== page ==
Tania’s plan for showering worked admirably, the water was warm by the time she got off the bike in our campsite, and a bit of extra time in the sun topped it off enough to give her a truly hot shower.
Having made about 50km of progress in a single day, we were now ahead of schedule and we decided to sleep in and ride a mere 21km to McCulloch lake where we hoped to find as nice a campground. We weren’t sure if we could find many places to camp beyond McCulloch lake and before entering the provincial park at Myra canyon so it seemed the most sensible place to stop.
For a portion of the morning we had the privilege of riding through an area where the predominant ground cover was lupins. They were in full bloom and some of the sections were amazingly fragrant and smelled wonderful even from the seats of our bikes.
There were a couple of sections of the trail where quad barriers required me to unload my bike and portage it through, but it was a small price to pay for smooth, unchurned trail.
The main highlight of the day was finding a couple of patches of wild strawberries. Tadhg was absolutely thrilled and crawled along searching for more “jackpots” of berries. Few treats can compare to freshly picked wild strawberries.
Unfortunately, the campground at McCulloch lake was not as nice and could have used some tidying of cigarette butts. The lake itself was nice enough and we spent most of our time down there since there were far fewer mosquitos at the lake than at our campsite. The mosquitos at the campsite were serious enough for us to need our mosquito shirts to keep them off us. Of course, mosquito shirts are not so comfortable in the hot summer, so we traded millions of mosquitos for substantial heat.
When we first arrived at the campground we purchased some Gatorade from the campground attendant. I was thinking that it might be a great way to help keep Tadhg hydrated. Unfortunately, he liked it about not at all – oh well, good thing he likes water.
Back down at the lake, the kids decided it was time for some playground time. Since there was none, they did what kids do and built their own. A log that took both of them to lift and a rock that was on the beach made a fine teeter-totter and the kids were as happy as if the playground were made just for them.
The campground attendant very kindly provided us with some water (for free) from his personal supply. We were anticipating another night of wild camping and we thought it would be a good idea to have a full water supply as we made our way into the arid Okanagan valley. We were carrying a water filter, and by this time it had become apparent that we had enough fuel to allow us to boil our drinking water but it was a lot more convenient to just pour 10 L into our water storage bag.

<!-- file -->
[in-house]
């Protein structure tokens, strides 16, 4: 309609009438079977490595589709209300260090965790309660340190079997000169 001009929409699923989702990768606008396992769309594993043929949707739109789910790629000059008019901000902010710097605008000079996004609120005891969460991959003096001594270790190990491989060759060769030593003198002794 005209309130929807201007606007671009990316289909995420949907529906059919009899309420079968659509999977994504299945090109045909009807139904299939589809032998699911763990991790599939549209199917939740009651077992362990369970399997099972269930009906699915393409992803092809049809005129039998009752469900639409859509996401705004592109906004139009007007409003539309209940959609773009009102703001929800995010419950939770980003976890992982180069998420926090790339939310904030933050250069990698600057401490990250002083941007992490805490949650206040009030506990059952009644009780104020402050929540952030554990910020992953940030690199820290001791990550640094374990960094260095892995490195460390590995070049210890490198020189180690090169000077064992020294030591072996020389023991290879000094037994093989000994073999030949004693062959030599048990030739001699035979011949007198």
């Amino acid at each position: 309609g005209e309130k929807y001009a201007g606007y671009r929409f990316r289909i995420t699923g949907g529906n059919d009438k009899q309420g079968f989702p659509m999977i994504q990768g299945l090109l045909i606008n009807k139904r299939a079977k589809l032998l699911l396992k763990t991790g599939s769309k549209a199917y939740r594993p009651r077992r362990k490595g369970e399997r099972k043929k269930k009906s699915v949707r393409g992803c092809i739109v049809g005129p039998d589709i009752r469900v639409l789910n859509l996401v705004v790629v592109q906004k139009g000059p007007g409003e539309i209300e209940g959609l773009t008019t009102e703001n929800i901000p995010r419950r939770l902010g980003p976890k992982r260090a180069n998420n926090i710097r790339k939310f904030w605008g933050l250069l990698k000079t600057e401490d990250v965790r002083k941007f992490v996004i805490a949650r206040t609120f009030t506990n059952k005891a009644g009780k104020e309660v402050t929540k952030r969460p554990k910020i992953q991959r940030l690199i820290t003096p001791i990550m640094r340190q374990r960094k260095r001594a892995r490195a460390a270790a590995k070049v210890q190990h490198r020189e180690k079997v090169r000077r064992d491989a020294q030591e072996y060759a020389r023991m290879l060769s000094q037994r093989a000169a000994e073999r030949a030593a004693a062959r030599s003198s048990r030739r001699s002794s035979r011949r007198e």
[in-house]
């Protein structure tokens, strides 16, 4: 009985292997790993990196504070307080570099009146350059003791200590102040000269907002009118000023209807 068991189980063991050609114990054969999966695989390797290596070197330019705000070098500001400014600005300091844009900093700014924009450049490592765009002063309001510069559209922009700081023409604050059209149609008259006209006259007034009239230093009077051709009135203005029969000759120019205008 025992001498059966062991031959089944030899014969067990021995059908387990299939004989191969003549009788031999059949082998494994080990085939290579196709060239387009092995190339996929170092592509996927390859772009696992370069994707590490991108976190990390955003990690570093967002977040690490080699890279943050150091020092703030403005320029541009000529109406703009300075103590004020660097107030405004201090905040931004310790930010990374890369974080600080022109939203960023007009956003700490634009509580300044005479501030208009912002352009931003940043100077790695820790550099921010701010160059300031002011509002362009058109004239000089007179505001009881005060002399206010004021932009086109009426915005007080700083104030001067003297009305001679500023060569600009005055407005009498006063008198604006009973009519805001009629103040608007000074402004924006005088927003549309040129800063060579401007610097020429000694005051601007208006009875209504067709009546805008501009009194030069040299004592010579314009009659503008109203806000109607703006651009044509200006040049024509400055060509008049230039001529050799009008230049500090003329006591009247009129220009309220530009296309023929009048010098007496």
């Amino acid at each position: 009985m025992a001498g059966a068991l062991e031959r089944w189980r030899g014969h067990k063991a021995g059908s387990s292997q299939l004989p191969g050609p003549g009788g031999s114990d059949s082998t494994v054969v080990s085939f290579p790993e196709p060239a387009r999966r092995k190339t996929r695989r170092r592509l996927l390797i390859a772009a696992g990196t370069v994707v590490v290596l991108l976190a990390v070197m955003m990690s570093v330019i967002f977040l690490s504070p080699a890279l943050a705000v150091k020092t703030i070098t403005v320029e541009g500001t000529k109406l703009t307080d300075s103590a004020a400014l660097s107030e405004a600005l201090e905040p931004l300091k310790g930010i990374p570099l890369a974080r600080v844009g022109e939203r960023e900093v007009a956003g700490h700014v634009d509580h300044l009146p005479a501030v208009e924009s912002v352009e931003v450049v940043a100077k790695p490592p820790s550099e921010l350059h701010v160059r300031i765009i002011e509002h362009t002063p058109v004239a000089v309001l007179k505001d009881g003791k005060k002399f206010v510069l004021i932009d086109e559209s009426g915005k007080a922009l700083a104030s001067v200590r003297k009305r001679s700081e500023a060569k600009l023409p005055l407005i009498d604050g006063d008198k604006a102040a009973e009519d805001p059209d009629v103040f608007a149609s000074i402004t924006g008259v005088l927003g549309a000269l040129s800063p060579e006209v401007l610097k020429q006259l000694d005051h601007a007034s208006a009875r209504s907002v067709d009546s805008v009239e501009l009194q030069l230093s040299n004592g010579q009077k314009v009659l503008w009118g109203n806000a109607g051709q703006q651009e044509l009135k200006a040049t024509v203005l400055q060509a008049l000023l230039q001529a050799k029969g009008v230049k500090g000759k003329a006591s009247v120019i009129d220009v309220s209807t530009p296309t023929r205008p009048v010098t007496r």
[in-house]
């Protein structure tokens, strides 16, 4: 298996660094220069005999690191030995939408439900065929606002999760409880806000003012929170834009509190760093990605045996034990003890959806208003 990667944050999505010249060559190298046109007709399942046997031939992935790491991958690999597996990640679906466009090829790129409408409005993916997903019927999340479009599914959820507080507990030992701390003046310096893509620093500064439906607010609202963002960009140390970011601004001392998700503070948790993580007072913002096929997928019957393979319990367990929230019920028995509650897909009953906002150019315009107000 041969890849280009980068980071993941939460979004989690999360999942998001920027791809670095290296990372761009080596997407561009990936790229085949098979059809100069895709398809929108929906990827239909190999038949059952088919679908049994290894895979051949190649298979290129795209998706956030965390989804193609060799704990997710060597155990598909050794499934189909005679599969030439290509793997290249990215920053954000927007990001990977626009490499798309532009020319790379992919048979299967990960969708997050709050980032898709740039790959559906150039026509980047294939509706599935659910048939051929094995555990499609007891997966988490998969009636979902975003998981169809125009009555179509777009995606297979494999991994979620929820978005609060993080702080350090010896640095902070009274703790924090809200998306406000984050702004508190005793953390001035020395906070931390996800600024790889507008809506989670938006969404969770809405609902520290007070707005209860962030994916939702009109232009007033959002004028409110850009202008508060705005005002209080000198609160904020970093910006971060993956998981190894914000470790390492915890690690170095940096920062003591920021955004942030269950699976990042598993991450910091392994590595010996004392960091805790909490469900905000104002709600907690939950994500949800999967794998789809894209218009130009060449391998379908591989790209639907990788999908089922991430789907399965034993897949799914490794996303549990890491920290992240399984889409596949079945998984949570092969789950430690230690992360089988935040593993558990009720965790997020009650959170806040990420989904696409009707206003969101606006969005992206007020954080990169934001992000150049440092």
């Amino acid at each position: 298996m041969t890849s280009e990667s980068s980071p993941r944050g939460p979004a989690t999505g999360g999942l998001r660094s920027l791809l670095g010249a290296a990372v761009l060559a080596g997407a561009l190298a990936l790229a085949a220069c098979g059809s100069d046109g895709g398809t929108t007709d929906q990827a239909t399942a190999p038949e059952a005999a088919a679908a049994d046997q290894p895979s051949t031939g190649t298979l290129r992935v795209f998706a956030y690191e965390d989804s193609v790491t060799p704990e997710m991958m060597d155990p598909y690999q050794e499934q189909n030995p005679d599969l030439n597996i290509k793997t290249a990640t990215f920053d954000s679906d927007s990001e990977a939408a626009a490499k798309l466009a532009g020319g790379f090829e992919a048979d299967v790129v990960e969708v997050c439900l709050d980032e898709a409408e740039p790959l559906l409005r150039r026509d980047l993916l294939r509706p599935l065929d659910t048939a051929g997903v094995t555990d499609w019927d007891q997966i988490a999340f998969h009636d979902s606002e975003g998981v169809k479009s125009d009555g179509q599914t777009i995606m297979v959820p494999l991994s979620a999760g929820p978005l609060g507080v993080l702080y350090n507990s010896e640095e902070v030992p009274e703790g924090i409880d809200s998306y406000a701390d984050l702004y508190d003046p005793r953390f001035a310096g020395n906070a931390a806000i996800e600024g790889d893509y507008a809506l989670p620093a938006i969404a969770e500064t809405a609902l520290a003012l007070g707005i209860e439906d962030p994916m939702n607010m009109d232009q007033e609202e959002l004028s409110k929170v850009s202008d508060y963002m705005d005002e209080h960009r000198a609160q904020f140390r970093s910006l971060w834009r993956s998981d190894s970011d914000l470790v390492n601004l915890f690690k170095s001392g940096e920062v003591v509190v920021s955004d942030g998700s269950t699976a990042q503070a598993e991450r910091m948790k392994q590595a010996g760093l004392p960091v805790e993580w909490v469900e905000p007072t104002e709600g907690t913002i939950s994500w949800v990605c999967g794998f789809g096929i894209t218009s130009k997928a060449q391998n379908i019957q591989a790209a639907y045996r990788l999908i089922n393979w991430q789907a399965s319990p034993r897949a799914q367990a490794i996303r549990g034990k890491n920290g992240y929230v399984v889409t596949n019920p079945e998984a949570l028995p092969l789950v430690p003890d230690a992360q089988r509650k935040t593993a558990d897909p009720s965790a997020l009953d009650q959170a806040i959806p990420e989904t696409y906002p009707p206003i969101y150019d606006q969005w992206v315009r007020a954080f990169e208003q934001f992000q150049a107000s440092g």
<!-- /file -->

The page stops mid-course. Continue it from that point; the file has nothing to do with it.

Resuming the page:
We had planned the next day to take us through the Myra Canyon to a small backcountry camping spot just off the trail near the Bellevue trestle.
Morning at McCullogh lake was a little chilly and we started out around 7:30 with espresso in our bellies and fleece layers on our bodies. After an awful rough, rocky , sandy and loose first kilometre, the trail smoothed out and other than a few washed out sections and a 75metre long puddle, we made great progress.
Fiona was very much in the mood to take many breaks and so she asked to pee, poop or stop to eat every 30 seconds or so. Finally, I pointed out a sign (4 year olds conveniently can’t read) that said “no stopping”.
The Myra Canyon is frequently touted as the highlight of the trip and we were pretty excited when we came to a ridge that overlooked Kelowna and shortly thereafter the parking lot for the Myra Canyon. (Doug was pretty excited because in the Myra Canyon parking lot – the van that rented day trip bike rentals also sold chips – he bought a few bags of each flavour).
In order to keep the rail grade at 2.2%, the rails performed a series of contortions across trestles and through tunnels to get over and around the steep Myra Canyon and the creek below. Now a provincial park, the trestles are famous both for the trestles themselves and the views available from them.
Being a provincial park, it is actively patrolled and quads are kept off the trail. The trail surface is also regularly maintained. All of a sudden, our average speed doubled as we pedalled easily down smooth trails.
We were quite a contrast with most of the Myra Canyon riders. While we were carrying our camping equipment and food, most of the folks in the canyon were out for the day with a water bottle and lunch or even less. We could certainly see the appeal of the day trip as the scenery was breathtaking and the trestles impressive.